Leg pain with walking is medically known as claudication, and it can be caused by either arterial circulatory insufficiency (vascular claudication) or from spinal stenosis (neurogenic or pseudo-claudication). Leg pain from either condition will go away with rest, but with spinal stenosis the patient usually has to sit down for a few minutes to ease the leg and often low back pain, whereas leg pain from vascular claudication will go away if the patient simply stops walking.
For lumbar stenosis, flexing forward or sitting will open up the spinal canal by stretching the ligamentum flavum and will relieve the leg pain and other symptoms, but the symptoms will recur if the patient gets back into an upright posture. Numbness and tingling can accompany the pain, but true weakness is a rare symptom of spinal stenosis.
Spinal Stenosis Diagnosis
Diagnostic imaging studies for patients with any type of spinal stenosis include either an MRI scan or a CT scan with myelogram (using an X-ray dye in the spinal sac fluid), and sometimes both. Plain CT scans can better identify bony causes of spinal stenosis, but cannot give the same detail for soft tissue causes of stenosis such as disc bulges, disc herniations, and ligament hypertrophy. Due to this changing compression, spinal stenosis symptoms vary from time to time and the physical examination generally will not show any neurological deficits or motor weakness. Certain activities and body position may trigger the symptoms.
There is a wide range of nonoperative treatments for spinal stenosis. The more common options include:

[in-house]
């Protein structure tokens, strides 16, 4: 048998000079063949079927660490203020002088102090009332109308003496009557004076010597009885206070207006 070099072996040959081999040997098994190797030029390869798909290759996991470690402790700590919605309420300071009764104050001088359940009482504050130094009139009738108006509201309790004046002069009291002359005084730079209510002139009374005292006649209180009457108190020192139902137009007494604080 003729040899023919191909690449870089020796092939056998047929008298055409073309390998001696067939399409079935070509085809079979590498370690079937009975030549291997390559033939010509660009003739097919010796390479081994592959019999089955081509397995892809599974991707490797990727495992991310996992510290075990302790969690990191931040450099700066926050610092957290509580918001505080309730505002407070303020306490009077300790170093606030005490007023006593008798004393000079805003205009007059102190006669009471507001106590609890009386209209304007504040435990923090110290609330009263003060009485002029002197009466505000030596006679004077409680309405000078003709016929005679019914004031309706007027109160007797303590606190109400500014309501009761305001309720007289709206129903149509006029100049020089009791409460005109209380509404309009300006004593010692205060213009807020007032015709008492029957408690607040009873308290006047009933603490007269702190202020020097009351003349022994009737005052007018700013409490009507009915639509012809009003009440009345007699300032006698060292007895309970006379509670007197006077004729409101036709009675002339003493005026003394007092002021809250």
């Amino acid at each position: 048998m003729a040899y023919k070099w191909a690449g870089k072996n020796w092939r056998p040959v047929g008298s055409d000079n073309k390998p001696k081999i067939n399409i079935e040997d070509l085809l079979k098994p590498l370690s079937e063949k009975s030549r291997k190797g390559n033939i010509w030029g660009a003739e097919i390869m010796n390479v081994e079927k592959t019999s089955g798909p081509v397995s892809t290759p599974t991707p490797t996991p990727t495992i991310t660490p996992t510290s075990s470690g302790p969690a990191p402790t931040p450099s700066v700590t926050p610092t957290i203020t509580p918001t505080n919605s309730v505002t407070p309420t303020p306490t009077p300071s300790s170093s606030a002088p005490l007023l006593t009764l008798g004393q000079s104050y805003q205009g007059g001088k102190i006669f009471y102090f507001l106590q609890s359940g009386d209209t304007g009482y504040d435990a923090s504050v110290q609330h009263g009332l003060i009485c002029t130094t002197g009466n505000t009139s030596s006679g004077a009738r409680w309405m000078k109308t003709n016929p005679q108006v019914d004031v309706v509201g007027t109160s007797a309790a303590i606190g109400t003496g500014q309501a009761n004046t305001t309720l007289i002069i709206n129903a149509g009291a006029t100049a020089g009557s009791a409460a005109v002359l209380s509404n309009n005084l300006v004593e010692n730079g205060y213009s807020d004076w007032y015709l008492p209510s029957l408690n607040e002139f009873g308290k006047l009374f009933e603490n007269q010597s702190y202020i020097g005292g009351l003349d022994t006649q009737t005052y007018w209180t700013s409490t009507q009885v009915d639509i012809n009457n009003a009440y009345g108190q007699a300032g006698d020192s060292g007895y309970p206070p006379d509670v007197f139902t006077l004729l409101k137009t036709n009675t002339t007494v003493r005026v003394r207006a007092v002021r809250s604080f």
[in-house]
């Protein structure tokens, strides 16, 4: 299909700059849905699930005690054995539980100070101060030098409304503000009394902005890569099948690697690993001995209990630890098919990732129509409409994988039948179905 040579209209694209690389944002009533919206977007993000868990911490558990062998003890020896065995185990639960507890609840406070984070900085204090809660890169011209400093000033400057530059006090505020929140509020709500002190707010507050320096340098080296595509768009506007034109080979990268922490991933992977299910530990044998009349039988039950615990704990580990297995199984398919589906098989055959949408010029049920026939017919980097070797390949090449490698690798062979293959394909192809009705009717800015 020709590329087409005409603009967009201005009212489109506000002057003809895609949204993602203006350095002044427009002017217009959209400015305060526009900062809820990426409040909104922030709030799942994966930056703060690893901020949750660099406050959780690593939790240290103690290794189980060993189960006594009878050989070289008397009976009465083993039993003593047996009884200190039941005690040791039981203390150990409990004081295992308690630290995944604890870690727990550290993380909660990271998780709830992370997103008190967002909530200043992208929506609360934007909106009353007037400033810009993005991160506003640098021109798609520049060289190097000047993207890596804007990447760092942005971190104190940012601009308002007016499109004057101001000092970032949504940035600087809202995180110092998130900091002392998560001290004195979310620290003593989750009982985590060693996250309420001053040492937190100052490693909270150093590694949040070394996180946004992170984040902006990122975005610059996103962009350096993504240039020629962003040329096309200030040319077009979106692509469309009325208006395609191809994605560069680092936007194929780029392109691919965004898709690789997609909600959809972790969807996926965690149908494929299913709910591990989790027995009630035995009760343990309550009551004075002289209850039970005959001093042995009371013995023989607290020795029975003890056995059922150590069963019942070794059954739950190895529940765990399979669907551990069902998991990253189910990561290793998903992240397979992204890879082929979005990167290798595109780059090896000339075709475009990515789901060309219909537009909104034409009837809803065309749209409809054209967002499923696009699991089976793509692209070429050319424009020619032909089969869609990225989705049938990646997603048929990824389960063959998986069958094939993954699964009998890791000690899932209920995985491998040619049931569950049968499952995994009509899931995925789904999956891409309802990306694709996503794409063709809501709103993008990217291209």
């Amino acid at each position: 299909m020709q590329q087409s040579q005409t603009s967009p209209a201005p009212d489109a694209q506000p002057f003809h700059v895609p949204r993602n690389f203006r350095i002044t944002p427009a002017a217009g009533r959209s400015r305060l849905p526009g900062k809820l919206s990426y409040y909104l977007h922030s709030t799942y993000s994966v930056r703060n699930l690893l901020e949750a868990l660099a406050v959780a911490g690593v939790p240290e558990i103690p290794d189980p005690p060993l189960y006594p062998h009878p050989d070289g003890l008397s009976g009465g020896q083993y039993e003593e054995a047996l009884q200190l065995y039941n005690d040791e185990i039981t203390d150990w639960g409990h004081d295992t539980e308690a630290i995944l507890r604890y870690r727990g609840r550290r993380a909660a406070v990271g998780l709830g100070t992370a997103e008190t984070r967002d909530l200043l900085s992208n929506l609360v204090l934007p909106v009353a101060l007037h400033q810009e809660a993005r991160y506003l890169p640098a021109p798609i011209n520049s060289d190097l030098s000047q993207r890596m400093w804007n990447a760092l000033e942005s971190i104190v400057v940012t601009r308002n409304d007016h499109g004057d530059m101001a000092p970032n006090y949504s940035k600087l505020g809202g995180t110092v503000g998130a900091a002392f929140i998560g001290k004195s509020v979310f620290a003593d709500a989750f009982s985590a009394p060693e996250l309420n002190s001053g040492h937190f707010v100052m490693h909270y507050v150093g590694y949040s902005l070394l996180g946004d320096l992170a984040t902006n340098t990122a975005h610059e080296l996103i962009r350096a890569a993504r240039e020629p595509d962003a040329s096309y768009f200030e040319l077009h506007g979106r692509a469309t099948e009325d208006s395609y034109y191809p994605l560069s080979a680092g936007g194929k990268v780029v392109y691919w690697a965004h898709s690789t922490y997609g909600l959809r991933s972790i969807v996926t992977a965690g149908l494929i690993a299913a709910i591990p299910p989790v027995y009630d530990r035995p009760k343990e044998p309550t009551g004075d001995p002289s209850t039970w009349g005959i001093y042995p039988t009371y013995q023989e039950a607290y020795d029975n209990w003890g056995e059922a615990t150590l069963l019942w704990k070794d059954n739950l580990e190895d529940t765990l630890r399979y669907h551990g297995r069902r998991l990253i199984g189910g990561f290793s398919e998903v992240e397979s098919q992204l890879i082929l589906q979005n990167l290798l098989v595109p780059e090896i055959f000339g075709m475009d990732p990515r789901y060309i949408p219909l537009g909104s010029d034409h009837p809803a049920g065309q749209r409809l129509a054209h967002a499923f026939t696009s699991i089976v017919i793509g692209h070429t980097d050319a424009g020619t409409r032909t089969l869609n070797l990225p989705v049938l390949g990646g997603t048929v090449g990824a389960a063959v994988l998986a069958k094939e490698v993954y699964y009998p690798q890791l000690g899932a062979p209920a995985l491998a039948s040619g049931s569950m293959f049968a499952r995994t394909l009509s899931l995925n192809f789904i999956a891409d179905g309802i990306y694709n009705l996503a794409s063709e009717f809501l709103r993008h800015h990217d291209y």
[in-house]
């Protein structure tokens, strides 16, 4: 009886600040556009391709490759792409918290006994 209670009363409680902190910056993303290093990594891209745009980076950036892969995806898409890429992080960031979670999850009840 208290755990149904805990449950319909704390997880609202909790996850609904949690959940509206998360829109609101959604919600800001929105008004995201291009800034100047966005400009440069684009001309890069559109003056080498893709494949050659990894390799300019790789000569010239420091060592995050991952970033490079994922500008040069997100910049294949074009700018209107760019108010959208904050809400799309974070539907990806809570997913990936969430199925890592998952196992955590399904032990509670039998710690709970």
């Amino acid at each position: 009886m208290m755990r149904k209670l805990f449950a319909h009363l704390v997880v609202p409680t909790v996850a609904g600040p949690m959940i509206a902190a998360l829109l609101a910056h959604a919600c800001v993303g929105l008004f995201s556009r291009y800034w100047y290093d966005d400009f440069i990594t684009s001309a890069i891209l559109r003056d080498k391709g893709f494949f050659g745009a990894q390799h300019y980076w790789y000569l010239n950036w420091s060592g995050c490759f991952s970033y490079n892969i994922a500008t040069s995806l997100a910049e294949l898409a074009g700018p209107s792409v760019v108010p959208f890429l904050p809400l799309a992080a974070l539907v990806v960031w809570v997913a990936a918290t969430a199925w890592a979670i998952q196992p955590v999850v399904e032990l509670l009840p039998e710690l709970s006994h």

- Exercises. A suitable program of physical therapy and exercise is a component of almost every spinal stenosis treatment program. While the spinal stenosis exercises are not a cure, it is important for patients to remain active as tolerated and not become additionally debilitated from inactivity.The treating physician may prescribe a supervised physical therapy program. After a period of physical therapy instruction, most people can then transition to their own exercise program. The key is to start slowly, and build strength and tolerance over time.
- Activity modification. Patients are usually counseled to avoid activities that worsen their spinal stenosis symptoms. For lumbar stenosis, patients are typically more comfortable while flexed forward. For example, recommended activity modification might include walking while bent over and leaning on a walker or shopping cart instead of walking upright; stationary biking (leaning forward on the handlebars) instead of walking for exercise; sitting in a recliner instead of on a straight-back chair.
Are you currently suffering from spinal or cervical stenosis? Call our office at (304) 263-4927 today to schedule an appointment for physical therapy. Dr Terry Chambers is a Board certified chiropractor and acupuncturist licensed in WV.